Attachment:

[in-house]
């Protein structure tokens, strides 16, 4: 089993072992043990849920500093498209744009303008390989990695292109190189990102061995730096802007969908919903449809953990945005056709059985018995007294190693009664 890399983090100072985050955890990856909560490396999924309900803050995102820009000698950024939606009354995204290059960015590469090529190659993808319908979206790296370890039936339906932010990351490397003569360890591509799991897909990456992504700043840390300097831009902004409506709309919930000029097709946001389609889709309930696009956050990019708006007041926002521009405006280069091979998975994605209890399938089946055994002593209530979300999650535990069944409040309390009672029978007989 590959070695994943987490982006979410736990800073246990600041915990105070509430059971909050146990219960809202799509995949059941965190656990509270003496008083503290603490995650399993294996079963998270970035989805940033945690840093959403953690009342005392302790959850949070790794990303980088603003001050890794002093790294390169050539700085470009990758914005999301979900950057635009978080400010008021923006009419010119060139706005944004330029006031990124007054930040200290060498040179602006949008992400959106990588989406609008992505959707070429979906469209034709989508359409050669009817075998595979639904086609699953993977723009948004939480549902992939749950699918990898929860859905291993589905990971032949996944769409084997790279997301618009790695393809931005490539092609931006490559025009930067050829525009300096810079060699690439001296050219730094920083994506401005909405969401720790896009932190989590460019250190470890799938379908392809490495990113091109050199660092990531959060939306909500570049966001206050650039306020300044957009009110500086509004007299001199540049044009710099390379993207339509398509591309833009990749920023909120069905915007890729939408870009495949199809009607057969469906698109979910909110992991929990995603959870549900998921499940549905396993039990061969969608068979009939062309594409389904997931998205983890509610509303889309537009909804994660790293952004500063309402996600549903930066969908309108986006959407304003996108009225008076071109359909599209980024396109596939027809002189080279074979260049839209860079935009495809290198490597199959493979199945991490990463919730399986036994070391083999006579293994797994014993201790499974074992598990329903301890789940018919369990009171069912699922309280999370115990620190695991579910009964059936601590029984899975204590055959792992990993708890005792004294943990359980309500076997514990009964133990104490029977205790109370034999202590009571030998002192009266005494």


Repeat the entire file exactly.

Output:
[in-house]
């Protein structure tokens, strides 16, 4: 089993072992043990849920500093498209744009303008390989990695292109190189990102061995730096802007969908919903449809953990945005056709059985018995007294190693009664 890399983090100072985050955890990856909560490396999924309900803050995102820009000698950024939606009354995204290059960015590469090529190659993808319908979206790296370890039936339906932010990351490397003569360890591509799991897909990456992504700043840390300097831009902004409506709309919930000029097709946001389609889709309930696009956050990019708006007041926002521009405006280069091979998975994605209890399938089946055994002593209530979300999650535990069944409040309390009672029978007989 590959070695994943987490982006979410736990800073246990600041915990105070509430059971909050146990219960809202799509995949059941965190656990509270003496008083503290603490995650399993294996079963998270970035989805940033945690840093959403953690009342005392302790959850949070790794990303980088603003001050890794002093790294390169050539700085470009990758914005999301979900950057635009978080400010008021923006009419010119060139706005944004330029006031990124007054930040200290060498040179602006949008992400959106990588989406609008992505959707070429979906469209034709989508359409050669009817075998595979639904086609699953993977723009948004939480549902992939749950699918990898929860859905291993589905990971032949996944769409084997790279997301618009790695393809931005490539092609931006490559025009930067050829525009300096810079060699690439001296050219730094920083994506401005909405969401720790896009932190989590460019250190470890799938379908392809490495990113091109050199660092990531959060939306909500570049966001206050650039306020300044957009009110500086509004007299001199540049044009710099390379993207339509398509591309833009990749920023909120069905915007890729939408870009495949199809009607057969469906698109979910909110992991929990995603959870549900998921499940549905396993039990061969969608068979009939062309594409389904997931998205983890509610509303889309537009909804994660790293952004500063309402996600549903930066969908309108986006959407304003996108009225008076071109359909599209980024396109596939027809002189080279074979260049839209860079935009495809290198490597199959493979199945991490990463919730399986036994070391083999006579293994797994014993201790499974074992598990329903301890789940018919369990009171069912699922309280999370115990620190695991579910009964059936601590029984899975204590055959792992990993708890005792004294943990359980309500076997514990009964133990104490029977205790109370034999202590009571030998002192009266005494």